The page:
Iran is a country of 75 million people. That’s quite a lot of people. Yet, when we watch the news it’s easy to assume that everyone’s views are represented by just one or two of their leaders. For example, in the UK last week viewers of Question Time saw right-wing columnist Melanie Philips declare Iran needed to be “neutralised”. Of course Iran is a much more complex country than such tirades suggest, something beautifully depicted in films like A Play for Freedom.
The film opens with the tale of an evil King who is feeding his subject’s children to snakes. Thankfully a hero is on hand to fight the King, but he can only do it if the people “rise up” and join him.
You do not have to have a masters in literature to work out the subtext here.
The legend described in the opening scenes is the one four actors wish to perform as part of a traveling tour, their form of transport doubling up as their stage. However, they have one fairly major problem in their way, censorship. Will the play get the government approval it needs to be performed around Iran, and if it does will it be watered down so much as to lose the message at the heart of the story?
The opening act of the film sees the problems the actors have in putting on the play they way they want it. One member threatens to walk out after having her main scene cut from the play. Is it because of its message, or because she is a woman? It is unclear which of the two the censors have more of a problem with.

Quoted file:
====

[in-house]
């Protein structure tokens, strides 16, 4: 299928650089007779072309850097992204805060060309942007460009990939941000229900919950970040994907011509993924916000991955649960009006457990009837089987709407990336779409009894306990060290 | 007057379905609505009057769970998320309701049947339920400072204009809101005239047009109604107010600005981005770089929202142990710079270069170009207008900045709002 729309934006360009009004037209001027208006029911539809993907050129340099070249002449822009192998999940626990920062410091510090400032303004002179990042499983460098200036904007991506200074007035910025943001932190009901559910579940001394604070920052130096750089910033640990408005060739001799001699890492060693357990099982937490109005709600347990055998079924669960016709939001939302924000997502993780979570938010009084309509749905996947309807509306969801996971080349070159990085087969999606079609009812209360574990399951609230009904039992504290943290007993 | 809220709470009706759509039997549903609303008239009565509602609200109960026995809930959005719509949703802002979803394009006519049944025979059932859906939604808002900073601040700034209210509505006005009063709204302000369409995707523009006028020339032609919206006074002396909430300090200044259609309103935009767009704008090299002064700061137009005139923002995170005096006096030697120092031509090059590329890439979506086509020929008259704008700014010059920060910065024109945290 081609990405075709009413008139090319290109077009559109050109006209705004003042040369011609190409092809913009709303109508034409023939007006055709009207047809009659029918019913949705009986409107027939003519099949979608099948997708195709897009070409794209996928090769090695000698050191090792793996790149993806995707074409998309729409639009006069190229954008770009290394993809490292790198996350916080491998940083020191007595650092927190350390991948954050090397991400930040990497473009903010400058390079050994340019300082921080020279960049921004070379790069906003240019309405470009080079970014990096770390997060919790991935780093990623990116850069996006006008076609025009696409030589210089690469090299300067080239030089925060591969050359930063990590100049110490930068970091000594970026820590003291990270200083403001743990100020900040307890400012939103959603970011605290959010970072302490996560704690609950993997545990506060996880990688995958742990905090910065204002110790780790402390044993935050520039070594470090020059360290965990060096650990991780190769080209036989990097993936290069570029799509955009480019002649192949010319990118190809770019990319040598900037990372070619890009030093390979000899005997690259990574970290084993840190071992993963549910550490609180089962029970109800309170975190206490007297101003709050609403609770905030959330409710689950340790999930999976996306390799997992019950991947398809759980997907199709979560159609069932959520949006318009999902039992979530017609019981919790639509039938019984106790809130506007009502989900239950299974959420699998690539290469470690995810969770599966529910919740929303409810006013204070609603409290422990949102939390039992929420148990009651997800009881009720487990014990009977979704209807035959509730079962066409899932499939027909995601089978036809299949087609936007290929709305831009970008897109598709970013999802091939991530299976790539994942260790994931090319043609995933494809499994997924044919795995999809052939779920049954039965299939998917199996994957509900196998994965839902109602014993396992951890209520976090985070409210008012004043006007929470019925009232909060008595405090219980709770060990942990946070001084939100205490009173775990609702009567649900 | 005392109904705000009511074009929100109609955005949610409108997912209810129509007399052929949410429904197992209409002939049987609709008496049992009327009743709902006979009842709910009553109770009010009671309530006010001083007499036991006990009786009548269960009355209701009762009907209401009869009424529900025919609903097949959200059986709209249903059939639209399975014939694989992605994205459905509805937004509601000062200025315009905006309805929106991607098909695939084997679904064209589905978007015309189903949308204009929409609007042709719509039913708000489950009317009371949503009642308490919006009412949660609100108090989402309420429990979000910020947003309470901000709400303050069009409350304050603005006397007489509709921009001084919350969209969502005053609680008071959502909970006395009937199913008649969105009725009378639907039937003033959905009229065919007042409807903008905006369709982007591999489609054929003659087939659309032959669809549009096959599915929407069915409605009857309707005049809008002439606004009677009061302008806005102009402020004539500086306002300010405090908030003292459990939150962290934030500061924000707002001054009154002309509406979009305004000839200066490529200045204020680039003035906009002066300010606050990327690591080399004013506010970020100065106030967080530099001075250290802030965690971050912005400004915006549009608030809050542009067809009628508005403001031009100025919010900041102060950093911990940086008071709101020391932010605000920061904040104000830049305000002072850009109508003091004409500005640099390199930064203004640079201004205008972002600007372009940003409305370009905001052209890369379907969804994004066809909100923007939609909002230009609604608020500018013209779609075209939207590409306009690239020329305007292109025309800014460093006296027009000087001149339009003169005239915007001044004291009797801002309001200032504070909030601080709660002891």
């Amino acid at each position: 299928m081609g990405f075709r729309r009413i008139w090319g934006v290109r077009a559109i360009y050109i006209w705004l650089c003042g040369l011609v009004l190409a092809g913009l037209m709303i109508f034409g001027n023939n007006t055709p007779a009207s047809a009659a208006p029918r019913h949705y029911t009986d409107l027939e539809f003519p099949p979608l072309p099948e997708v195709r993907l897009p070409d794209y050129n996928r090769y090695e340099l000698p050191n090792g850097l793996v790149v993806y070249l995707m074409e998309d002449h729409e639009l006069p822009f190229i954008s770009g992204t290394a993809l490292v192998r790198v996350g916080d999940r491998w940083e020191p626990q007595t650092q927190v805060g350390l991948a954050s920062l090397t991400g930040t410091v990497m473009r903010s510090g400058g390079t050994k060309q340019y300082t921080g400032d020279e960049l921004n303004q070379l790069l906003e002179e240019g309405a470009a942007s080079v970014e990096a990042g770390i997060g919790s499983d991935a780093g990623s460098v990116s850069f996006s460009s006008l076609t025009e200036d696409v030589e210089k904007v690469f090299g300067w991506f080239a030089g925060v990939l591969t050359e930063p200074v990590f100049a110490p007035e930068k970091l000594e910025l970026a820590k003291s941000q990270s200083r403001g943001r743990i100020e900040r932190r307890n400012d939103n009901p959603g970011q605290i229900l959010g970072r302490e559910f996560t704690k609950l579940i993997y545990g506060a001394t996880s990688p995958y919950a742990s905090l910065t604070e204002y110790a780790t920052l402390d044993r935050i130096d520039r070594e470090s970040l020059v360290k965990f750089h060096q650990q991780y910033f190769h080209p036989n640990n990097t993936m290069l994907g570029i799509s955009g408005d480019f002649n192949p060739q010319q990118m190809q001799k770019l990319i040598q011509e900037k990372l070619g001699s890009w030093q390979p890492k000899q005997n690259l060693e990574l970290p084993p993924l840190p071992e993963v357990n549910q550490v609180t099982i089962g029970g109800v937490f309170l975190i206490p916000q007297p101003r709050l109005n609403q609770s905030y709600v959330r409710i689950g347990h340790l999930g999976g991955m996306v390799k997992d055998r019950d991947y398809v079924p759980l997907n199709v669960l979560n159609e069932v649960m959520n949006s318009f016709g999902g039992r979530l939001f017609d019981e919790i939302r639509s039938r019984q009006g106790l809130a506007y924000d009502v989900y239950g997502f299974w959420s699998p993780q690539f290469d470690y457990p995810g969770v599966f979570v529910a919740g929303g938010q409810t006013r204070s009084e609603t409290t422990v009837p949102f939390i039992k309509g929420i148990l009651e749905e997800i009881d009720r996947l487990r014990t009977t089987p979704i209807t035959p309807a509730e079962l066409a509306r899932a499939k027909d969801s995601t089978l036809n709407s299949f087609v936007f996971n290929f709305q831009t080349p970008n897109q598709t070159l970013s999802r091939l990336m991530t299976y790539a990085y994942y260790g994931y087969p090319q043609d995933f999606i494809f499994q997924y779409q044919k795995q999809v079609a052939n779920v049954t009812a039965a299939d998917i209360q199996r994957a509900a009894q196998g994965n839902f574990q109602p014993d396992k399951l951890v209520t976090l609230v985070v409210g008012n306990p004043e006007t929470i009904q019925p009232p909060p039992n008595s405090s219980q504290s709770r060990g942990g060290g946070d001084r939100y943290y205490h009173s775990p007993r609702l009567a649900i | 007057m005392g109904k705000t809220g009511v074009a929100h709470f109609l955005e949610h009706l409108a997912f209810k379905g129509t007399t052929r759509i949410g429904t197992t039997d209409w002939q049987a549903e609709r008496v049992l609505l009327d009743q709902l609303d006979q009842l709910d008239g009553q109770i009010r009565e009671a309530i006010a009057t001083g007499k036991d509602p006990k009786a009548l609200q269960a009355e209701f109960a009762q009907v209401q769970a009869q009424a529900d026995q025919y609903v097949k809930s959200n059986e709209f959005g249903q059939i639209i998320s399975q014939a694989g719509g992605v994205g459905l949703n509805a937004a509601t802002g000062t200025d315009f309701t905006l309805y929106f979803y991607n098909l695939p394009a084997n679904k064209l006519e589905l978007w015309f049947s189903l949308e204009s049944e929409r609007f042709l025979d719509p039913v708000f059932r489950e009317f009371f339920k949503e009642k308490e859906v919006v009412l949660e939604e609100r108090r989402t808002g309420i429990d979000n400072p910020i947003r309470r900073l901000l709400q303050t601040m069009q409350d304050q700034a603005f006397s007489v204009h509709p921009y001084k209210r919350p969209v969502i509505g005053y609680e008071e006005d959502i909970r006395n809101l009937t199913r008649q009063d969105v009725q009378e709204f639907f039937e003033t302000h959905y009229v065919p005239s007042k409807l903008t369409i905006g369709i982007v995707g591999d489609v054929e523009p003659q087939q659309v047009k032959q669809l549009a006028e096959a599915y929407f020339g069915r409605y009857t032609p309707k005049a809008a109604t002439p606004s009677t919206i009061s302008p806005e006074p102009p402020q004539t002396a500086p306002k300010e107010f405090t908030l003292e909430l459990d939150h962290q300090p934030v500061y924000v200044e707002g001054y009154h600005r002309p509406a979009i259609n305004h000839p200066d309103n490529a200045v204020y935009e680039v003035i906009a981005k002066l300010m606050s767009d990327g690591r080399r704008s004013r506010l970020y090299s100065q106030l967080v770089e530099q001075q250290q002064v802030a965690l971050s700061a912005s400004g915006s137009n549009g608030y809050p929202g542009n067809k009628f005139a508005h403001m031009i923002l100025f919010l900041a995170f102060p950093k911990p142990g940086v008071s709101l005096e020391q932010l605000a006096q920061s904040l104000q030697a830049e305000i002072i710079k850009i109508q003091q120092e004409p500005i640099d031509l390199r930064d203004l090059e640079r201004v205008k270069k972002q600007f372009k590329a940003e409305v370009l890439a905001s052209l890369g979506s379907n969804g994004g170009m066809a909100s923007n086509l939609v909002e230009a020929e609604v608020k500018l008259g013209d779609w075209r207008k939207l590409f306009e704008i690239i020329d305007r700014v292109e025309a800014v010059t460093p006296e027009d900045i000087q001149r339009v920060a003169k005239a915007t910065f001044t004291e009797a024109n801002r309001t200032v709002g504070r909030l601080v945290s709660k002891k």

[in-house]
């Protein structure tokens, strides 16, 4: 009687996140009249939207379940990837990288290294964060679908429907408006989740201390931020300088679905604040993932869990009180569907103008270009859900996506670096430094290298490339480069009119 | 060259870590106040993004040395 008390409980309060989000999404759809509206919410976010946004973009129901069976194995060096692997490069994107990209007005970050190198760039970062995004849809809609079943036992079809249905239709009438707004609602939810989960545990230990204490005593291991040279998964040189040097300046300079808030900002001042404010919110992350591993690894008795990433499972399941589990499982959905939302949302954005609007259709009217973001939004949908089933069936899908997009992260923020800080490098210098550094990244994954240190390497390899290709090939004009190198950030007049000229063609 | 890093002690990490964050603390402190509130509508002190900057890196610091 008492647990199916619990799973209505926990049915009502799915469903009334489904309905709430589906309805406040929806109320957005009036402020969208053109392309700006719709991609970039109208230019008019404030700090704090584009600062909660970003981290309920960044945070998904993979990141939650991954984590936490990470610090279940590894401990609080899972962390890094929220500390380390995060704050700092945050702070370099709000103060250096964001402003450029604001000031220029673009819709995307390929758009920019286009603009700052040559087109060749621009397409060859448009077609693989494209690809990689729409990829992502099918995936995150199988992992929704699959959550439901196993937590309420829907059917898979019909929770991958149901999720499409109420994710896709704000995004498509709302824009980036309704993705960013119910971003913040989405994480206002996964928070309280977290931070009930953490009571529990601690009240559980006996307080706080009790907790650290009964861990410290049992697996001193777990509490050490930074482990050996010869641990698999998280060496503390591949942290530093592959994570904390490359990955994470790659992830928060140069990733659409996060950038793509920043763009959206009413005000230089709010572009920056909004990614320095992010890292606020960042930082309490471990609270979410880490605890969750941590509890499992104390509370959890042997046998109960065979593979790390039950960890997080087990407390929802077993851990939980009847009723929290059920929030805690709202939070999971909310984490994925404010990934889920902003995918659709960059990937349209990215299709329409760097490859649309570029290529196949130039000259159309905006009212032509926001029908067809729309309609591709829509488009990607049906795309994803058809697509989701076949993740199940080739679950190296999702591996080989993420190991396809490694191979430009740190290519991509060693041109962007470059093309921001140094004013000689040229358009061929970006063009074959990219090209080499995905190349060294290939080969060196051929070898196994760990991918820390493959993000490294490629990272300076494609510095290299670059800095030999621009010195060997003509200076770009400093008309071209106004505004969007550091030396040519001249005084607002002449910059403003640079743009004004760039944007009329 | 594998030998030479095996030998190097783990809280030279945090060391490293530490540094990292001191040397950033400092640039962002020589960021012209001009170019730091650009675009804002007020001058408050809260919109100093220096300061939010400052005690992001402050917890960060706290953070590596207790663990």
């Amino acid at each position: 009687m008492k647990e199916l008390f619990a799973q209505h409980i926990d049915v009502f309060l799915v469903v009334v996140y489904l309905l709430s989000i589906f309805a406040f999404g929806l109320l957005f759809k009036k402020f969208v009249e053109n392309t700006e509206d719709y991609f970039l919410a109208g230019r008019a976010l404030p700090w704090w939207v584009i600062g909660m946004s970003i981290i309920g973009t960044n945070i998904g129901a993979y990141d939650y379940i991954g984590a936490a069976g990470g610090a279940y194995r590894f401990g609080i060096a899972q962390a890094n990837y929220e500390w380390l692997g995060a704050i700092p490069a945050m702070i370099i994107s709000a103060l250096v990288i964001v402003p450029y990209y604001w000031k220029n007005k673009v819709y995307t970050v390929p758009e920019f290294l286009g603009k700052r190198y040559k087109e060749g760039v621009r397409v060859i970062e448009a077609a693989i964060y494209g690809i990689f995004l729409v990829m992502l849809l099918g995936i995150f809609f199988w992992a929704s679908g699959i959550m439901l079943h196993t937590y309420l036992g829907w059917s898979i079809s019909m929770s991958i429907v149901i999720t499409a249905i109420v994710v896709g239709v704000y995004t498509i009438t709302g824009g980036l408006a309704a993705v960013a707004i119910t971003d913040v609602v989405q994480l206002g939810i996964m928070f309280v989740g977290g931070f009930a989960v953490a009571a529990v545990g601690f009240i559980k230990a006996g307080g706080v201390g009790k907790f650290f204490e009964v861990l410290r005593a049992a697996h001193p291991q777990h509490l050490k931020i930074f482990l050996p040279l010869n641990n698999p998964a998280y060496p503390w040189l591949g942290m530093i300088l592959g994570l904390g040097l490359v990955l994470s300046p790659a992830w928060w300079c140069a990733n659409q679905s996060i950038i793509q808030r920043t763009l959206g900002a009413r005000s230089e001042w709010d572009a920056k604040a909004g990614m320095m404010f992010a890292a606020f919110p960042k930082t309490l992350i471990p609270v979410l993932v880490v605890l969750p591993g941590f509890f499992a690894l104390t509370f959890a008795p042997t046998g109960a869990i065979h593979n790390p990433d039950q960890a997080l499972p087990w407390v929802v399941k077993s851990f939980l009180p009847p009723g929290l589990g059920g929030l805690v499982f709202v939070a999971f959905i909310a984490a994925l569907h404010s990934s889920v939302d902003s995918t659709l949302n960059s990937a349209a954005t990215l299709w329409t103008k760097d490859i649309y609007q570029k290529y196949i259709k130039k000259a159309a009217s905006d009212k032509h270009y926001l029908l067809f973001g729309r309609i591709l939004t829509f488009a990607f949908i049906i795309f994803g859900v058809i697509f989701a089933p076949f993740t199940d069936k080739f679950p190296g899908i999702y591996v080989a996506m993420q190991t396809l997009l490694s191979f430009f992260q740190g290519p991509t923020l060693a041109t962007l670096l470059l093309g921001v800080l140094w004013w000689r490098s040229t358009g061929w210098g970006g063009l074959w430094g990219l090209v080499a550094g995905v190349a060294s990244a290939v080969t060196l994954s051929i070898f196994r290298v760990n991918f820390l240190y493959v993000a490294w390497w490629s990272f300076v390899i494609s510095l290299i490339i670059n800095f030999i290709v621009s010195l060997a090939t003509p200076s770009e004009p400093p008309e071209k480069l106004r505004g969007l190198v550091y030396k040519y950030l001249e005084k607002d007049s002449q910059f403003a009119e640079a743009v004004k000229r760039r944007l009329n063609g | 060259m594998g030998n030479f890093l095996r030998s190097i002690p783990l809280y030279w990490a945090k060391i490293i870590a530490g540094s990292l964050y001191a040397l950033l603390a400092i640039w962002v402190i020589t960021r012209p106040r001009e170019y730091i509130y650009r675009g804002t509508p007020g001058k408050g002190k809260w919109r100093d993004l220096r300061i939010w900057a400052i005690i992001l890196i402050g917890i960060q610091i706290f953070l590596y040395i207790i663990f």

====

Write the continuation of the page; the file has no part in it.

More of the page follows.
As the film also explores the wider issue of censorship, the play’s writer/director states he believes it is actually a boost to creativity. Regardless of the truth in that statement, you can see how it does make the actors a lot more determined and motivated. Censorship, despite its downsides, unwittingly confirms the power of plays, films, books, and so on to deliver messages in a way that scares those it could be criticising.
This is a power seen through out the rest of the film. As the show goes on the road, there is a real buzz and excitement to how primary age children (and their adult teachers) react to the play. They are engrossed, cheering and clapping through out the performance. Crowds of children come up to the performers afterwards for their autographs, these “big-star” actors from the nation’s capital city.
Of course once the excitement dies down, there comes the inevitable questioning of whether the few hours they have with these children are actually making any difference to their lives? One of the female actors in particular is very open about the influence she would like to have on young girls. She grew up being told to “sit in a certain way” and “laugh in a certain way” and hopes she can inspire the next generation to be more independent and free-thinking than she was growing up.
Through out the film the director, Niko Apel, often shows us the reaction of the children to watching the play which reminded me of Ten Minutes Older, one of the films featured in Mark Cousin’s A Story of Children and Film. In doing so he magnificently captures something of the magic and transformative quality of the arts to take us to places we could never go otherwise.
A Play for Freedom then delivers a fascinating insight into the challenges and triumphs of the arts scene in Iran at the moment, as well as a look at some of the issues in wider society, in terms of feminism and so on. A hopeful, but not sentimental, portrait that is well worth seeking out.